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How carbon labels and clever menu design can cut the impact of dining

A traffic light labelling system and making sustainable dishes the default menu option boosted their popularity, according to research.

Carbon lables

Carbon labels could help inform people about the climate consequences of their food choices. Image by HollyHarry via Shutterstock

More people cutting back on meat would be good news for the planet, but humans have ingrained habits that are tricky to change. Fortunately, a growing body of research suggests that making changes to the places where we all pick what to eat — such as supermarket aisles, takeaway apps and restaurant menus — can nudge us towards the more sustainable options without us needing to really think about it. These kinds of changes may also attract more public support than policies such as taxes.

In a new paper, psychologist Ann-Katrin Betz and her colleagues at the University of Würzburg in Germany studied the design of restaurant menus. They tested how adding carbon labels indicating the greenhouse gas emissions per dish and changing the default menu options (those featured most prominently) to foods with a lower impact on the climate affected the choices people make when eating out.

The online study's 265 participants were asked to select one dish from each of nine hypothetical menus, which featured different selections of options of dishes with high, medium and low emissions. Some had a default option of either the highest- or lowest-emission dish. For instance, on one menu the participants could order a coconut curry with either beef (high emissions), chicken (medium emissions) or tofu (low emissions).

Participants were also randomly assigned menus with or without carbon labels which showed the emissions involved in producing one portion of each dish alongside a traffic light-colored signal to indicate high, medium or low emissions.

When people were given menus with the low-emission option as the default, the share of high-emission choices decreased significantly — equating to an average of 31.7 percent lower emissions per dish. Similarly, when people were given menus with carbon labels, the emissions associated with their dish choices were on average 13.5 percent lower per dish compared to when no carbon labeling was used.

When the menu displayed a high-emission default option but no carbon labels, 59 percent of participants selected the dish with the highest emissions attached to it, while 12 percent chose the low-emissions option. But when they were shown a low-emission default option first, 45 percent of participants went for it and only 21 percent of participants chose the option with the greatest climate impact.

When carbon labels were present, the number of people choosing the default high-emission dish, marked with a red icon, fell to 36 percent, versus 30 percent who opted for the low-emission one. And 52 percent chose the default low-emission dish when it was accompanied by a green label.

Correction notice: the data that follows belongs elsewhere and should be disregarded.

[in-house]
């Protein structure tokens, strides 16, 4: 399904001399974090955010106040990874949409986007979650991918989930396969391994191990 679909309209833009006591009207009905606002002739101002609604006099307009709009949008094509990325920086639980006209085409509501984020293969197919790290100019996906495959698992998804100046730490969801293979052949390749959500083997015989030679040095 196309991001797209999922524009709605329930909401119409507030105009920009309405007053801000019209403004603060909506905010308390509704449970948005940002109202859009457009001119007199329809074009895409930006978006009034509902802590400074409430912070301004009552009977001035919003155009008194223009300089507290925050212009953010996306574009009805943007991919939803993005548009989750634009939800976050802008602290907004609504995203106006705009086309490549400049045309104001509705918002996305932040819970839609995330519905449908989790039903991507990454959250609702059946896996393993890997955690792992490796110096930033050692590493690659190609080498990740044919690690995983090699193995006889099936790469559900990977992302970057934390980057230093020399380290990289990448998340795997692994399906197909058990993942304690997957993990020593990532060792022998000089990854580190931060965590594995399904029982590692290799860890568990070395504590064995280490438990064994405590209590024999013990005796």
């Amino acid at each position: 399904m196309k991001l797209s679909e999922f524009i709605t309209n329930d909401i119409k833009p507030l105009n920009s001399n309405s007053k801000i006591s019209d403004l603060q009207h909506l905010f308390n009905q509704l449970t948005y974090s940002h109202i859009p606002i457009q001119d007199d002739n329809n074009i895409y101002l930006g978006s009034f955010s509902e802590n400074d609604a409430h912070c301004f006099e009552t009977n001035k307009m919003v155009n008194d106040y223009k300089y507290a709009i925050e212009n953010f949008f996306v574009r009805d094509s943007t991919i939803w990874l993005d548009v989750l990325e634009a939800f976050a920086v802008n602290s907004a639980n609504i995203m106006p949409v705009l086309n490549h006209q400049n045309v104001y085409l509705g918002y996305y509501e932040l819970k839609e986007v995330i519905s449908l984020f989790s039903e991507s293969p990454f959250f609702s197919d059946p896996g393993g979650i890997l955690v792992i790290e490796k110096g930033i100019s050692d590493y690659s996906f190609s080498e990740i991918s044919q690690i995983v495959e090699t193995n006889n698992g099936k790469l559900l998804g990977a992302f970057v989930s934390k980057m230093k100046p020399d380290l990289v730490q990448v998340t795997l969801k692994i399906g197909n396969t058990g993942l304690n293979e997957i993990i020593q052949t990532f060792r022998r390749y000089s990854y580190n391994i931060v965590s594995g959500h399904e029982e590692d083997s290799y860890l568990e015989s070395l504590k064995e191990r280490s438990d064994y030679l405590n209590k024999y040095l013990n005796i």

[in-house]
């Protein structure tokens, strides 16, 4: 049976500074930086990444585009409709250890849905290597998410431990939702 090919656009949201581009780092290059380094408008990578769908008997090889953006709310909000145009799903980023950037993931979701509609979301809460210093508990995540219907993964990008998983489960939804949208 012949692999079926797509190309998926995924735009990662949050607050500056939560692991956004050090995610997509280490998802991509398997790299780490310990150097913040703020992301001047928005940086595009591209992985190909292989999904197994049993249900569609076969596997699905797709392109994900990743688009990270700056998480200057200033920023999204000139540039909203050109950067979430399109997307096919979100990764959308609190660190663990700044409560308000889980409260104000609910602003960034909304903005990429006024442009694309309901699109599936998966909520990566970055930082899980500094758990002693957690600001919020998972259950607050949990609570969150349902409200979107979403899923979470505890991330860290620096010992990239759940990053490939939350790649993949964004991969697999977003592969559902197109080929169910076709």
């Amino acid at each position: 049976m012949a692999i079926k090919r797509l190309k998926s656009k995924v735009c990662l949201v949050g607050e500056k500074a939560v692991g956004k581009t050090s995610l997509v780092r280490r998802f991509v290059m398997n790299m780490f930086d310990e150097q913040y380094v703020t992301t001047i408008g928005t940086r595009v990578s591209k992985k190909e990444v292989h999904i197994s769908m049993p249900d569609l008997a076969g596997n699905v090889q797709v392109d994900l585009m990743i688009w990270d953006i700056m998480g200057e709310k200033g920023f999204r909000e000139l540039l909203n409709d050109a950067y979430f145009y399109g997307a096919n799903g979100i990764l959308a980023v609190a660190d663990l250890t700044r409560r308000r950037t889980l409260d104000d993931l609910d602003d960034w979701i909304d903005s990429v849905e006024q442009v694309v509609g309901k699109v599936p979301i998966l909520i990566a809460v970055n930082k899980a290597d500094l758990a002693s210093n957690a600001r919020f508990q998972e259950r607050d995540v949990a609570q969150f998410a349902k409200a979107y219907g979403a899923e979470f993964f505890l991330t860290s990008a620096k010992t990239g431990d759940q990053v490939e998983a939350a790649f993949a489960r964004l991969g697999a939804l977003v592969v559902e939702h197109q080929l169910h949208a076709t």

So what?

The results of this study are promising, as they suggest designing restaurant menus differently may have a considerable effect on the emissions attached to dining out. In particular, combining carbon labels with prominent placing for low-emission options appears to have the greatest effect.

In particular, combining carbon labels with prominent placing for low-emission options appears to have the greatest effect.

However, it's important to note that this was an online study investigating hypothetical dish choices, and so it's possible these measures would work differently in a real restaurant setting. After all, the survey participants did not pay for, or eat, their choices. They may have simply picked the dish they thought researchers wanted them to go for. In the carbon label portion of the experiment, it's particularly clear what the study's aims were.

But if data from restaurants and cafeterias does show similar results, interventions such as carbon labelling and low-emission default options should form part of a wider shift to making sustainable food more prevalent, prominent and ultimately popular. Other strategies might include:

1. Increasing the availability of plant-based options

In both cafeterias and in online surveys, we have found when people are offered a greater proportion of meat-free meals (from one in four, to two or even three in four), the number of people opting for the vegetarian choice can increase substantially.

2. Making plant-based options more prominent elsewhere

With a retailer partner, we found that sales of meat alternatives increased when they were moved to the meat aisle in stores.

3. Renaming veggie options to make them sound more appealing

Other research suggests that, instead of calling something vegetarian or vegan, describing the provenance, flavor or look and feel of food can increase sales. Would you rather buy a "vegetarian lasagne" or a "slow-roasted, butternut squash and seasonal vegetable lasagne"?

A smorgasbord of options

Changes to restaurants and supermarkets can help everyone make more sustainable choices by helping people overcome the barriers which limit the uptake of low-emission food, such as limited information or time to properly consider which options are best for the climate.

Each of the changes suggested above could contribute, but they may make a relatively small difference if implemented in isolation, as this new study indicates. Betz and colleagues found that their effects in combination supported the greatest degree of behavior change.

Multiple strategies are ultimately needed to support more people to adopt sustainable diets.

This article originally appeared at The Conversation.

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